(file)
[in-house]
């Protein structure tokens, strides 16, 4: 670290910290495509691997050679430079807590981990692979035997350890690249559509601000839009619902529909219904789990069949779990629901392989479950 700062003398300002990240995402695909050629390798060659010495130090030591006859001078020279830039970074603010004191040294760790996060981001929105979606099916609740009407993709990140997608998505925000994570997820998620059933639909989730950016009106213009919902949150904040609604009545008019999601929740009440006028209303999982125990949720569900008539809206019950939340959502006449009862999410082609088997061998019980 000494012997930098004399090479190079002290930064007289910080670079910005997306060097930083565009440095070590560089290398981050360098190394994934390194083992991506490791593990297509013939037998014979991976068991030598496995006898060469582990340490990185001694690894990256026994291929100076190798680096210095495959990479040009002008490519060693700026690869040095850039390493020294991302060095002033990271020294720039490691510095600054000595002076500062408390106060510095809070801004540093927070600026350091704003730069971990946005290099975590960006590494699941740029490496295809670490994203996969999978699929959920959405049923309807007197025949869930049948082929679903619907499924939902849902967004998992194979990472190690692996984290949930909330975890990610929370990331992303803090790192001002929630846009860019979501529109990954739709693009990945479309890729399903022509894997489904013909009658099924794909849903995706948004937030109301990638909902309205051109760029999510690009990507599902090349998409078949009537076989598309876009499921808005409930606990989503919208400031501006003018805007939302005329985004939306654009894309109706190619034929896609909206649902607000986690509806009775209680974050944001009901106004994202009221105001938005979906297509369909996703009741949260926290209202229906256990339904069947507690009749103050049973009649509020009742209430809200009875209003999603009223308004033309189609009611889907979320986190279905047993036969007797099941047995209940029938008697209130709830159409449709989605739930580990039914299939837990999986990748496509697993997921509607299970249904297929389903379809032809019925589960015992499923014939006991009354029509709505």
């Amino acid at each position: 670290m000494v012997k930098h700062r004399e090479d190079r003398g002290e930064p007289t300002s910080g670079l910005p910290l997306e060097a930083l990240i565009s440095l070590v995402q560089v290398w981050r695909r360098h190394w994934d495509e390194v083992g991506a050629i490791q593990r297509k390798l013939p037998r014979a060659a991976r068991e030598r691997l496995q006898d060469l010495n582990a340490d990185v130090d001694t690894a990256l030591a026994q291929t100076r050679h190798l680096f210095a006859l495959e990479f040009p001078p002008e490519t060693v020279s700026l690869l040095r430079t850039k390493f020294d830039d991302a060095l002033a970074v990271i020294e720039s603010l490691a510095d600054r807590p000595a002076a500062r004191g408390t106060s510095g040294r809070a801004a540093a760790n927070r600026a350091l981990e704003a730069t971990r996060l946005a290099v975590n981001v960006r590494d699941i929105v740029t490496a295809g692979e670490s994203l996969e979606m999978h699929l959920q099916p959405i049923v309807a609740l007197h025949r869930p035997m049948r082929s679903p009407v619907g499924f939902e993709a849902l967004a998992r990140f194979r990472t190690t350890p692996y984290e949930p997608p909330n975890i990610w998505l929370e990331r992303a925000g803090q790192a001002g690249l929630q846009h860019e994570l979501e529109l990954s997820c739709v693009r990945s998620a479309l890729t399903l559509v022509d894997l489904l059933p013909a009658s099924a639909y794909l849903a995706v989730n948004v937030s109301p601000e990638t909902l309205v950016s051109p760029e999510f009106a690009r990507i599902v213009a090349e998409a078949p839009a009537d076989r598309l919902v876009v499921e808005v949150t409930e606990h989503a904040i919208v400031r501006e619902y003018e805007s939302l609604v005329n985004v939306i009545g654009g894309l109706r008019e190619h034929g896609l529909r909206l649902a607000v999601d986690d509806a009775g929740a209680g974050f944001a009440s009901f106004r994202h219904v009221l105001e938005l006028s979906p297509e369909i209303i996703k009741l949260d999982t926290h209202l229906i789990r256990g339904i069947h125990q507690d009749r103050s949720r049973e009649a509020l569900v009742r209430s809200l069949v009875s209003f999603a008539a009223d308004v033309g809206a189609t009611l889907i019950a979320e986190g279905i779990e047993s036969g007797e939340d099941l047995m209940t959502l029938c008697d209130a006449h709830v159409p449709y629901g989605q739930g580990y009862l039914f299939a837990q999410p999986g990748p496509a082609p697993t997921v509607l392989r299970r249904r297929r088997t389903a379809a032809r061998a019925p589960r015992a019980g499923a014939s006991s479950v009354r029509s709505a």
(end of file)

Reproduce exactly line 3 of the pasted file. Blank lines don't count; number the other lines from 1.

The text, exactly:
């Amino acid at each position: 670290m000494v012997k930098h700062r004399e090479d190079r003398g002290e930064p007289t300002s910080g670079l910005p910290l997306e060097a930083l990240i565009s440095l070590v995402q560089v290398w981050r695909r360098h190394w994934d495509e390194v083992g991506a050629i490791q593990r297509k390798l013939p037998r014979a060659a991976r068991e030598r691997l496995q006898d060469l010495n582990a340490d990185v130090d001694t690894a990256l030591a026994q291929t100076r050679h190798l680096f210095a006859l495959e990479f040009p001078p002008e490519t060693v020279s700026l690869l040095r430079t850039k390493f020294d830039d991302a060095l002033a970074v990271i020294e720039s603010l490691a510095d600054r807590p000595a002076a500062r004191g408390t106060s510095g040294r809070a801004a540093a760790n927070r600026a350091l981990e704003a730069t971990r996060l946005a290099v975590n981001v960006r590494d699941i929105v740029t490496a295809g692979e670490s994203l996969e979606m999978h699929l959920q099916p959405i049923v309807a609740l007197h025949r869930p035997m049948r082929s679903p009407v619907g499924f939902e993709a849902l967004a998992r990140f194979r990472t190690t350890p692996y984290e949930p997608p909330n975890i990610w998505l929370e990331r992303a925000g803090q790192a001002g690249l929630q846009h860019e994570l979501e529109l990954s997820c739709v693009r990945s998620a479309l890729t399903l559509v022509d894997l489904l059933p013909a009658s099924a639909y794909l849903a995706v989730n948004v937030s109301p601000e990638t909902l309205v950016s051109p760029e999510f009106a690009r990507i599902v213009a090349e998409a078949p839009a009537d076989r598309l919902v876009v499921e808005v949150t409930e606990h989503a904040i919208v400031r501006e619902y003018e805007s939302l609604v005329n985004v939306i009545g654009g894309l109706r008019e190619h034929g896609l529909r909206l649902a607000v999601d986690d509806a009775g929740a209680g974050f944001a009440s009901f106004r994202h219904v009221l105001e938005l006028s979906p297509e369909i209303i996703k009741l949260d999982t926290h209202l229906i789990r256990g339904i069947h125990q507690d009749r103050s949720r049973e009649a509020l569900v009742r209430s809200l069949v009875s209003f999603a008539a009223d308004v033309g809206a189609t009611l889907i019950a979320e986190g279905i779990e047993s036969g007797e939340d099941l047995m209940t959502l029938c008697d209130a006449h709830v159409p449709y629901g989605q739930g580990y009862l039914f299939a837990q999410p999986g990748p496509a082609p697993t997921v509607l392989r299970r249904r297929r088997t389903a379809a032809r061998a019925p589960r015992a019980g499923a014939s006991s479950v009354r029509s709505a």